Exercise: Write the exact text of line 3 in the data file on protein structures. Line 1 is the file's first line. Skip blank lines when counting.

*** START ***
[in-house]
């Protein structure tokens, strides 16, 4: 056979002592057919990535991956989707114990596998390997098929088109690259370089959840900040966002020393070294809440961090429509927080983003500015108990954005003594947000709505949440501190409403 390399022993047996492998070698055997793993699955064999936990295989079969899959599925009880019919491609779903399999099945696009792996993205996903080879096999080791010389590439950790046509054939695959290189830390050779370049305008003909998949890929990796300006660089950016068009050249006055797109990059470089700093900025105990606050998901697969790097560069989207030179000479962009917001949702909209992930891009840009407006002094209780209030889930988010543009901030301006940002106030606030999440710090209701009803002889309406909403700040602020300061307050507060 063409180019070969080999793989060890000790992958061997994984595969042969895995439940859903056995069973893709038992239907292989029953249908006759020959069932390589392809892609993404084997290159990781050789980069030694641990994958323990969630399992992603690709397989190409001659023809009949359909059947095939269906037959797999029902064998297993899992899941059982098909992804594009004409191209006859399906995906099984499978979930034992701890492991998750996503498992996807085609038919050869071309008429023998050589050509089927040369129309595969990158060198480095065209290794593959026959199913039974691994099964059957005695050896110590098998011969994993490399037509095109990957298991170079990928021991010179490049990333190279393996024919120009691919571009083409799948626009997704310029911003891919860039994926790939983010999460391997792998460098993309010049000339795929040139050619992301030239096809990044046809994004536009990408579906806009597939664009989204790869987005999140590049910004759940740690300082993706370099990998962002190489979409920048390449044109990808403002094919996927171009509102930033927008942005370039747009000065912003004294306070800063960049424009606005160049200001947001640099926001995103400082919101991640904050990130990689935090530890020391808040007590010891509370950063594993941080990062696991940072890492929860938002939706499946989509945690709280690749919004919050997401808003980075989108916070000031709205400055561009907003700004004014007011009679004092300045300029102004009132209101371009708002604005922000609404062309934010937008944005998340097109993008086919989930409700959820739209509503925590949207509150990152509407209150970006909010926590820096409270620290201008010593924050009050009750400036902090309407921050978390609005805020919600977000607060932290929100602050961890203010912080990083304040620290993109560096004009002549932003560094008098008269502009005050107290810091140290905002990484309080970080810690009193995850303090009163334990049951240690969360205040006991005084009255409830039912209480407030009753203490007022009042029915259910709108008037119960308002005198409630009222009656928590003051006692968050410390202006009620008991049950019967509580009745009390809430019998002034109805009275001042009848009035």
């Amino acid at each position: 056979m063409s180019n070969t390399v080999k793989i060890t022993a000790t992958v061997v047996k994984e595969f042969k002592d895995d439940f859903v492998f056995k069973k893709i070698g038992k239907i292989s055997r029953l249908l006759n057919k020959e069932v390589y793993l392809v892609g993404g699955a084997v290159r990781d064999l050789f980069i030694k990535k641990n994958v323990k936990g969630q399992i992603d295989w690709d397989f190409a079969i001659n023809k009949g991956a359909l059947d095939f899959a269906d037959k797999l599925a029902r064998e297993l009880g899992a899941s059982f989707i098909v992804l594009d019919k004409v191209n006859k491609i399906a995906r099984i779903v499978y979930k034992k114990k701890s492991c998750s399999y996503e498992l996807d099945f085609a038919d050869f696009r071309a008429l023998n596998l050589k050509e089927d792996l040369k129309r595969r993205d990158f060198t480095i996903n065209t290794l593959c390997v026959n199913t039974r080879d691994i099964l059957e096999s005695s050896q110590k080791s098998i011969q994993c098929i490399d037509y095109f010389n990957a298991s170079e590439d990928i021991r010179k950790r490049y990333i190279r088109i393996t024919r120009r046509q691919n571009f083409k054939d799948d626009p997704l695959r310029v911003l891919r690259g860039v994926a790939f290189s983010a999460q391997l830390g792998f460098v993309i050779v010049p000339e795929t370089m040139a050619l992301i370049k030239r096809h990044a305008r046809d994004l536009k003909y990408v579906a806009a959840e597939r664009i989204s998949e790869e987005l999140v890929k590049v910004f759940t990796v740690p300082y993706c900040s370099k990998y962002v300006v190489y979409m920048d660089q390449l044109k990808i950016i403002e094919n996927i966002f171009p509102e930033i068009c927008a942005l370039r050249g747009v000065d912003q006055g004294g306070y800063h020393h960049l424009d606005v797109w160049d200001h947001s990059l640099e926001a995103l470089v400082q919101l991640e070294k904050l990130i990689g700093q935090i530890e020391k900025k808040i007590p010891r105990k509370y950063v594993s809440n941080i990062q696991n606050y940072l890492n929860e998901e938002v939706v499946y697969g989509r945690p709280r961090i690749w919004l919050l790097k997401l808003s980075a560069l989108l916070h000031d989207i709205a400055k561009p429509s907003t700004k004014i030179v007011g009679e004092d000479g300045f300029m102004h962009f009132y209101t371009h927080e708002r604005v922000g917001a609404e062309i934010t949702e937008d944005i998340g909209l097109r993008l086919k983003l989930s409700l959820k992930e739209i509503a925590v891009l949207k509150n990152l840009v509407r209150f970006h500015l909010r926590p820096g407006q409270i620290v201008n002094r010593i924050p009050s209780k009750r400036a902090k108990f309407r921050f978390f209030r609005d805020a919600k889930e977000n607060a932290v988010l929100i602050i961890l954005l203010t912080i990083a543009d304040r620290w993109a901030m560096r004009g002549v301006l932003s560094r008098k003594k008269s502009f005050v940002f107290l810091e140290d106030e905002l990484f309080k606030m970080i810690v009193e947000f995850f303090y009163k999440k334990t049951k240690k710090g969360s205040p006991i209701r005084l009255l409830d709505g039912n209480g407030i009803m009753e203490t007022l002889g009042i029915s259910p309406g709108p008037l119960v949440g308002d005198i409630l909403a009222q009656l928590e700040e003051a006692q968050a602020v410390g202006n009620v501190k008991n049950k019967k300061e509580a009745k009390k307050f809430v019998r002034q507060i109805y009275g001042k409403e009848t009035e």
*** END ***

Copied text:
């Amino acid at each position: 056979m063409s180019n070969t390399v080999k793989i060890t022993a000790t992958v061997v047996k994984e595969f042969k002592d895995d439940f859903v492998f056995k069973k893709i070698g038992k239907i292989s055997r029953l249908l006759n057919k020959e069932v390589y793993l392809v892609g993404g699955a084997v290159r990781d064999l050789f980069i030694k990535k641990n994958v323990k936990g969630q399992i992603d295989w690709d397989f190409a079969i001659n023809k009949g991956a359909l059947d095939f899959a269906d037959k797999l599925a029902r064998e297993l009880g899992a899941s059982f989707i098909v992804l594009d019919k004409v191209n006859k491609i399906a995906r099984i779903v499978y979930k034992k114990k701890s492991c998750s399999y996503e498992l996807d099945f085609a038919d050869f696009r071309a008429l023998n596998l050589k050509e089927d792996l040369k129309r595969r993205d990158f060198t480095i996903n065209t290794l593959c390997v026959n199913t039974r080879d691994i099964l059957e096999s005695s050896q110590k080791s098998i011969q994993c098929i490399d037509y095109f010389n990957a298991s170079e590439d990928i021991r010179k950790r490049y990333i190279r088109i393996t024919r120009r046509q691919n571009f083409k054939d799948d626009p997704l695959r310029v911003l891919r690259g860039v994926a790939f290189s983010a999460q391997l830390g792998f460098v993309i050779v010049p000339e795929t370089m040139a050619l992301i370049k030239r096809h990044a305008r046809d994004l536009k003909y990408v579906a806009a959840e597939r664009i989204s998949e790869e987005l999140v890929k590049v910004f759940t990796v740690p300082y993706c900040s370099k990998y962002v300006v190489y979409m920048d660089q390449l044109k990808i950016i403002e094919n996927i966002f171009p509102e930033i068009c927008a942005l370039r050249g747009v000065d912003q006055g004294g306070y800063h020393h960049l424009d606005v797109w160049d200001h947001s990059l640099e926001a995103l470089v400082q919101l991640e070294k904050l990130i990689g700093q935090i530890e020391k900025k808040i007590p010891r105990k509370y950063v594993s809440n941080i990062q696991n606050y940072l890492n929860e998901e938002v939706v499946y697969g989509r945690p709280r961090i690749w919004l919050l790097k997401l808003s980075a560069l989108l916070h000031d989207i709205a400055k561009p429509s907003t700004k004014i030179v007011g009679e004092d000479g300045f300029m102004h962009f009132y209101t371009h927080e708002r604005v922000g917001a609404e062309i934010t949702e937008d944005i998340g909209l097109r993008l086919k983003l989930s409700l959820k992930e739209i509503a925590v891009l949207k509150n990152l840009v509407r209150f970006h500015l909010r926590p820096g407006q409270i620290v201008n002094r010593i924050p009050s209780k009750r400036a902090k108990f309407r921050f978390f209030r609005d805020a919600k889930e977000n607060a932290v988010l929100i602050i961890l954005l203010t912080i990083a543009d304040r620290w993109a901030m560096r004009g002549v301006l932003s560094r008098k003594k008269s502009f005050v940002f107290l810091e140290d106030e905002l990484f309080k606030m970080i810690v009193e947000f995850f303090y009163k999440k334990t049951k240690k710090g969360s205040p006991i209701r005084l009255l409830d709505g039912n209480g407030i009803m009753e203490t007022l002889g009042i029915s259910p309406g709108p008037l119960v949440g308002d005198i409630l909403a009222q009656l928590e700040e003051a006692q968050a602020v410390g202006n009620v501190k008991n049950k019967k300061e509580a009745k009390k307050f809430v019998r002034q507060i109805y009275g001042k409403e009848t009035e």